Kenya’s future offers both opportunities and significant challenges. It is a continental leader in information technology and has well-developed health and education systems relative to other lower middle-income African countries, despite average incomes being at the low end of that threshold. However, access to other basic services is poor and various corruption scandals have cast a shadow over development prospects. To shape a better future Kenya must improve the quality of governance and accelerate service delivery without sacrificing gains in other areas.
It is a stylized fact that very few countries in the world have realized high economic growth rates and incomes without the manufacturing sector playing a pivotal role. Manufacturing industry in crucial engine for sustaining economic growth and development, job creation and poverty alleviation. Historically, manufacturing sector’s contribution to the economy in Kenya has stagnated at around 10% of the gross domestic product (GDP) and was about 8.4% in 2017. There is renewed interest in the manufacturing sector through the Big 4 Agenda which seeks to increase the GDP contribution of the sector to 15% by 2022.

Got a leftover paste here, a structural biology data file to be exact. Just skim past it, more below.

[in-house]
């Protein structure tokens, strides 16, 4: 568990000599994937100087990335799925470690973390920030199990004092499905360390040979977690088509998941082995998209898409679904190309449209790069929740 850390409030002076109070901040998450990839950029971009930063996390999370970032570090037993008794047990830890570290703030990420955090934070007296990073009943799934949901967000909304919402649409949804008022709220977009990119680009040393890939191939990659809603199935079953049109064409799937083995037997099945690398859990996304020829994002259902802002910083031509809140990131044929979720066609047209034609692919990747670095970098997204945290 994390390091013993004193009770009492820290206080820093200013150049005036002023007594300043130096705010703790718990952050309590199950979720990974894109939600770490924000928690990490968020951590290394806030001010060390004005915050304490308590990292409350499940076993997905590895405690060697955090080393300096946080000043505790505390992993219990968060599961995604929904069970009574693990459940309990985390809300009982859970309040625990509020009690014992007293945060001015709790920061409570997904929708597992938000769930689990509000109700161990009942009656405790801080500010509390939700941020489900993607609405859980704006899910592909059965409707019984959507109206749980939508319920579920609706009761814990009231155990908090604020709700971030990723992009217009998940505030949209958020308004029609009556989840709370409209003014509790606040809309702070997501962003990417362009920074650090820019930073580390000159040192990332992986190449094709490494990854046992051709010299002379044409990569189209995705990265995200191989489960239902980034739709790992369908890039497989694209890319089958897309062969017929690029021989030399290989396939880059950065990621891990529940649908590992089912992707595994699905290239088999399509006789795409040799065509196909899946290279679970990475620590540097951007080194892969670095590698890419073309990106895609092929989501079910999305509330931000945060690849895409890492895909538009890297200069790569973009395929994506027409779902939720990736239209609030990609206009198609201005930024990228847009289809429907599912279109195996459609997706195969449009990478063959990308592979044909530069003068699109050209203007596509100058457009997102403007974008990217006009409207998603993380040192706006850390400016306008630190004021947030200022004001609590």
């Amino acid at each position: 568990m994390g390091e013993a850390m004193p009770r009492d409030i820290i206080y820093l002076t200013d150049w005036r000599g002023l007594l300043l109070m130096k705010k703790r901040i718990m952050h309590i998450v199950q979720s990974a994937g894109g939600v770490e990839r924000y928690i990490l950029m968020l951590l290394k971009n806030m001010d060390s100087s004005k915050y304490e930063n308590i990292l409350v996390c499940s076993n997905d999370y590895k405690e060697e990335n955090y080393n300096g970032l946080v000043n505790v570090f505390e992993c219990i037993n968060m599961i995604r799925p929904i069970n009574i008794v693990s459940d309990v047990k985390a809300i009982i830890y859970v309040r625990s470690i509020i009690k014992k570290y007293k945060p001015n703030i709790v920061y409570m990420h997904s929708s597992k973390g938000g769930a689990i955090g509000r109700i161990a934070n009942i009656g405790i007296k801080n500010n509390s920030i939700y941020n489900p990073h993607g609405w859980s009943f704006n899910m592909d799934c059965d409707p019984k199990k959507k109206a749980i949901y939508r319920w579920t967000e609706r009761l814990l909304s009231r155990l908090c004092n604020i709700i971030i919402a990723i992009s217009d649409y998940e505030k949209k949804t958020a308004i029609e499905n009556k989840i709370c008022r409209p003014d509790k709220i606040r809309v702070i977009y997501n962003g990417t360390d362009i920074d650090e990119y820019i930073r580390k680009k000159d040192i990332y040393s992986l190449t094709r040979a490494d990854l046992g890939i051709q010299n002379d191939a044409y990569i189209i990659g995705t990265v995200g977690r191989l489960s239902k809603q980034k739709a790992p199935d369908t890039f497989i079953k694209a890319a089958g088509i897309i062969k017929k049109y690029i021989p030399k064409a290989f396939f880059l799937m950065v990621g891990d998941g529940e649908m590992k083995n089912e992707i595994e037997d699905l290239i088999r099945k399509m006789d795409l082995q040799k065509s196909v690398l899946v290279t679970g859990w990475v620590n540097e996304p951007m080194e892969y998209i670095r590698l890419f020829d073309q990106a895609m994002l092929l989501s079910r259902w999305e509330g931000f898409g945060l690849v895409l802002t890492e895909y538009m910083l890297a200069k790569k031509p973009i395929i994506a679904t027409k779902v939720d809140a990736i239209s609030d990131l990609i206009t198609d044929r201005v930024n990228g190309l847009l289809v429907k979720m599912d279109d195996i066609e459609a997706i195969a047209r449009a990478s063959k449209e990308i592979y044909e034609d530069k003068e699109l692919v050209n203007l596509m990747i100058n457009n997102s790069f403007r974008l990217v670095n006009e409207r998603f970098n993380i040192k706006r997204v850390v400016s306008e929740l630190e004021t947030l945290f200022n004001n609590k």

Kenya’s future offers a wealth of opportunities, as well as some significant challenges.
On the one hand, the country is a continental leader in information and communications technology (ICT) and has relatively well-developed health and education systems. Despite average incomes in the country (about US$1 380) being at the very low end of the World Bank lower-middle-income country threshold (US$1 006 to US$3 955), Kenya has relatively good outcomes on a number of human development indicators. For example, people in Kenya have, on average, more years of education in the adult population (over the age of 25) and longer life expectancy (by about five years) than people living in other lower-middle- income African countries. The country is also a relative island of stability in a strategic – if turbulent – region, and scores above the average for other lower-middle-income African countries on various measures of social equality and government efficiency.